Bennett suspected that her husband and neighbours had Borrelia Hermsii — transmitted from chipmunk ticks which imitated MS. She wrote to the CDC about her concerns, but her letter was met with disinterest. After Bennett arranged for the Arizona Republic newspaper to run a story about tick-borne relapsing fever and the connection to MS, she received a letter from the Washoe District Health Department. The county representative enclosed a copy of the March-April 1984 Washoe County District Health Department EPI-NEWS, which described an outbreak of tick-borne relapsing fever in the Tahoe basin at the same time as the mystery illness. They had mailed this same newsletter to local physicians. Bennet later wrote a book where she insists that tick bites caused the Lake Tahoe mystery illness epidemic. Erik Johnson says that Bennett notified Cheney and Peterson, “Still, nobody ever looked further into it. Just like the mould, the Lyme disease was totally ignored, suppressed and forgotten. They don’t know what to do about it, so they simply ignored it. They issued it in an obscure paper to local doctors, and it completely disappeared.”
Johnson does not refer to himself as a ‘mould advocate’ or a ‘CFS advocate’, since he receives opposition from both communities. Instead, he sees himself as a witness to the suppression of evidence of the past by the medical community. When Johnson reached out to sufferers in the chronic fatigue community to tell them the clues that were missed in creating this syndrome, they met him with resistance. He puts this down to cognitive dissonance and “blind trust and faith in the medical profession that they are going to protect the community.” Johnson says, “I thought that once they started seeing the benefit of mould avoidance, recovery stories of people who go all out and get so much better, that this will kind of shake them up a bit. And I’m surprised that they’ve been so resistant and that our stories haven’t had the effect we hoped they would. All you need to do is recognise Chronic Fatigue Syndrome is an environmental injury.”
One decade later, in 1994, researchers Alexander Chester and Paul Levine concluded in Clinical Infectious Diseases , that the cluster at Tahoe-Truckee High School was similar to classic sick building syndrome, but with a viral component. This correlated with the staff room occupants coming down with ‘Chronic Fatigue Syndrome. Johnson says, “As you saw in the Chester Levine article or the abstract, they said that these clusters are not sporadic EBV. They occur too quickly. There’s too many people, and they’re all in the same building, they’re in the sick buildings”. The researchers concluded that “the link of chronic fatigue with sick building syndrome suggests the possibility that the agent(s) responsible for the traditional symptoms of sick building syndrome may also trigger CFS.” Chester and Levine also emphasized that “Epistemological studies clearly implicate the workplace”, thus discounting earlier suggestions of ‘mass hysteria’.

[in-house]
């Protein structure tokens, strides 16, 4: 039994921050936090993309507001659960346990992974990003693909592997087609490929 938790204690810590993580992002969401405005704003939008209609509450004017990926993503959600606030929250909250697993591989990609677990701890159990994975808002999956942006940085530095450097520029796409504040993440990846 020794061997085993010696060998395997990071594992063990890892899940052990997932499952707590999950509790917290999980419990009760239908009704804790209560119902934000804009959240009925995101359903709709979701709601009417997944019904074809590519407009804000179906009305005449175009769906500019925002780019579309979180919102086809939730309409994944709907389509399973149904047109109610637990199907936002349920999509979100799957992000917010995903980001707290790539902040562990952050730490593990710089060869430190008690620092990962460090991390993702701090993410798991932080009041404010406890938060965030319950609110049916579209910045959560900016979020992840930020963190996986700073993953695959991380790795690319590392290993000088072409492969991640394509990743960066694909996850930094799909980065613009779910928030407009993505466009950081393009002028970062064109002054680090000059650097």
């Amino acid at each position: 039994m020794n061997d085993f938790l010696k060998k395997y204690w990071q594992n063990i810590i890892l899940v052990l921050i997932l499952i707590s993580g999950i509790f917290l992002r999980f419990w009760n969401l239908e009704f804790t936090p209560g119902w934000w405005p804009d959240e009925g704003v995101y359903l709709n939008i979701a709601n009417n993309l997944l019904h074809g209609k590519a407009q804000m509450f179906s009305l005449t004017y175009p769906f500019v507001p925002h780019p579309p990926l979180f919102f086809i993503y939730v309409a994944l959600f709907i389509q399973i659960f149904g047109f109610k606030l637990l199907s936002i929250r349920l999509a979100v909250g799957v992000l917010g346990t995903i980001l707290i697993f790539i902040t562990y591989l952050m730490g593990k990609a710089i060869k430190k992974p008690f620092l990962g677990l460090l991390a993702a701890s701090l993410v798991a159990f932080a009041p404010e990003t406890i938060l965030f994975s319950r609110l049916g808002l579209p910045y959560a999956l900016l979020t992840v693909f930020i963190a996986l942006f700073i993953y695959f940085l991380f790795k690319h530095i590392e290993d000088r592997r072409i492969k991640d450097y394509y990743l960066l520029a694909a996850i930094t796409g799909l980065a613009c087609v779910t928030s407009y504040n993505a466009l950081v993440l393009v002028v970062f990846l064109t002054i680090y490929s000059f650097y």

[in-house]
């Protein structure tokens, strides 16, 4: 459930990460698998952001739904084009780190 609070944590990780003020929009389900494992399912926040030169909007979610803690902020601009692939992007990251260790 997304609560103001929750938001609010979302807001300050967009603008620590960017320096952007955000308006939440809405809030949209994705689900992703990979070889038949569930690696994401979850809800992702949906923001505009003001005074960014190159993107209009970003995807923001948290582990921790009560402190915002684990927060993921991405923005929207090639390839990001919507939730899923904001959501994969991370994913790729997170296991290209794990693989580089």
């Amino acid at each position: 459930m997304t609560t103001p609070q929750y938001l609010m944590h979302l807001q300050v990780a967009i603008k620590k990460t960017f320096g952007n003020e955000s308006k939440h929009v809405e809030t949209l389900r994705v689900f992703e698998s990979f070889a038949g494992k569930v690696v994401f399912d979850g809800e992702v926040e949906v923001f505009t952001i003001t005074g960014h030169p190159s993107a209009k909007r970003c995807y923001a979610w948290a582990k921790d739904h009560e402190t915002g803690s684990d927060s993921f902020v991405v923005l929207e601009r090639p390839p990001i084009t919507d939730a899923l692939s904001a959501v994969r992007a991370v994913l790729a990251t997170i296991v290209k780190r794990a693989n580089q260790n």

The Australian chronic fatigue syndrome (CFS) guidelines have not been updated since 2002. They are based on the findings of the CDC Holmes Committee findings.
Emerge Australia, a national education, advocacy, research, and support service, reports that there are over 250,000 Australians with ME/CFS. Twenty-five per cent, which equates to over 60,000 people, are housebound or bedbound and dependent on carers. For most people, they say, ME/CFS is a lifelong condition. A return to pre-illness functioning is rare and estimated at five to ten percent.
Emerge Australia states that the cause of chronic fatigue syndrome as ‘unknown’, but several factors may be involved: viruses/infection, environmental toxins, physical trauma, genetics, physical, mental or emotional stress. The management of the illness is listed: “With no known cure or treatment options, management of ME/CFS aims to reduce symptom severity. Pacing and rest are the most effective ways to manage symptoms.
In 2020, the National Health and Medical Research Council (NHMRC) allocated $1.08 million to Professor Ken Walder for a five year ME/CFS research project in conjunction with Barwon Health. At the time of receiving the grant, Professor Ken Walder had no experience in chronic fatigue syndrome, so he says he was surprised to be awarded the funds.
Walder is the chair of metabolic diseases, Co-Director and Theme Leader of the Novel Treatment Discovery team at IMPACT at Deakin University. The focus of IMPACT, Walder says, is mental health. Walder works mainly on drug repurposing for mental health disorders, such as bipolar disorder. He has also worked extensively in diabetes research. In October 2019, Professor Walder saw a targeted call for research into Myalgic encephalomyelitis/chronic fatigue syndrome in the NHMRC’s weekly newsletter. After submissions were peer reviewed by an expert panel, the NHMRC funded three applications. Professor Walders’ application title was ‘Using ‘omics to unravel the pathophysiology and repurpose drugs to treat ME/CFS.’